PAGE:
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Site Details

© Copyright and database right 2020. All rights reserved. Ordnance Survey licence number 0100022206

NPRN 402321

Map Reference SM72NE

Grid Reference SM75082550

Unitary (Local) Authority Pembrokeshire

Old County Pembrokeshire

Community St Davids and the Cathedral Close



Period Post Medieval, Medieval

Site Description 1. The close, or precincts of the Cathedral of St David's, occupies an irregular area, some 300m across, within the valley of the Alun; a map of 1720 (reproduced in CADW guide to the Bishop's Palace) is thought to substantially depict the later medieval arrangements: bounded by precinct walls of a military aspect (Nprn305384): the Cathedral (Nprn306), set within its churchyard, occupies the central part of the close south of the river, with the former bell-tower, now incorporated into the Porth-y-Twr in the precinct walls, set on the edge of the valley above; the Cathedral school (Nprn32110) was situated on the west of the churchyard: north of the Cathedral are the extensive remains of St Mary's College (Nprn305386), with scant traces beyond of the Vicar's College; south-west of the Cathedral the present Deanery (Nprn21865) is thought to incorporate elements of the earlier 'Chaunter's' house & offices, with the site of the Archdeacon of Carmarthen's house & offices and the Chaunter's Orchard to the north (Nprn21595; 30183): north of the river the Bishop's Palace & its grounds (Nprn21633) occupy the western quadrant of the close, to the east of which were the houses & grounds of the Archdeacons of St Davids & Brecon (see Nprn21597; 21650), of the Treasurer (see Nprn22659) & Chancelllor (Nprn21706): other features include bridges over the Alun (Nprn24265; 24282) & river walls (Nprn32495-6).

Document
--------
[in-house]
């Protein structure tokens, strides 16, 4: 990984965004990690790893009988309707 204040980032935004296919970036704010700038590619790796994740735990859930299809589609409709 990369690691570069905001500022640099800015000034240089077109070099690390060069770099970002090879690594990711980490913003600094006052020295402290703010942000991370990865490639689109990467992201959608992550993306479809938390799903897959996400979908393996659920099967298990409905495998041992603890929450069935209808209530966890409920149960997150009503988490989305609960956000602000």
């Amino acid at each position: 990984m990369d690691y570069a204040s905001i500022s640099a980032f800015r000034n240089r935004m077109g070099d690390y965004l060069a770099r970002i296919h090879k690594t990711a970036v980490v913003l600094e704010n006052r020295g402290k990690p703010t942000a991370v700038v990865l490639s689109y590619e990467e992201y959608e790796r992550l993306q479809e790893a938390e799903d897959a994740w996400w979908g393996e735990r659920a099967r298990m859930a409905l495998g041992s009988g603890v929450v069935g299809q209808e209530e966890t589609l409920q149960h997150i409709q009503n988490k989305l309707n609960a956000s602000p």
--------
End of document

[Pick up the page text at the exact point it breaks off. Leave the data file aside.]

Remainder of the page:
Part of:
City of St David's (Nprn268104).
J.Wiles 20.01.05

2. St Davids cathedral sits at the heart of a very old and largely intact close, encircled by a strong wall with fortified gates. The close contains the fine ruins of a once lavish Bishop's Palace, now a protected ancient monument, and a complex of houses and lodgings for the archdeacons and other clerics to the north of the cathedral. Also within the close are a cemetery, a silted fish pond and original tracts of meadow unencumbered by any later development or infilling. The entire complex is still bisected by the River Alun, which is crossed by a ford in the centre below the cathedral. When Fenton visited he wrote: `This close was in circuit twelve hundred yards, had a walk round with a crenelled parapet. The entrance was by four handsome gateways or porths, answering to the four cardinal points'' The present wall was probably that built by Bishop Bek (1280-93), and of the four fortified gates, Porth Boning on the north side, Porth Gwyn on the north-west, Porth Padrig to the south and the twin towers of Porth y T'r to the east, the latter can still be seen and still functions as a main entrance from the city.
Extract from: Driver, T. 2007. Pembrokeshire, Historic Landscapes from the Air, RCAHMW, Chapter 4.
T. Driver, 28 June 2007.

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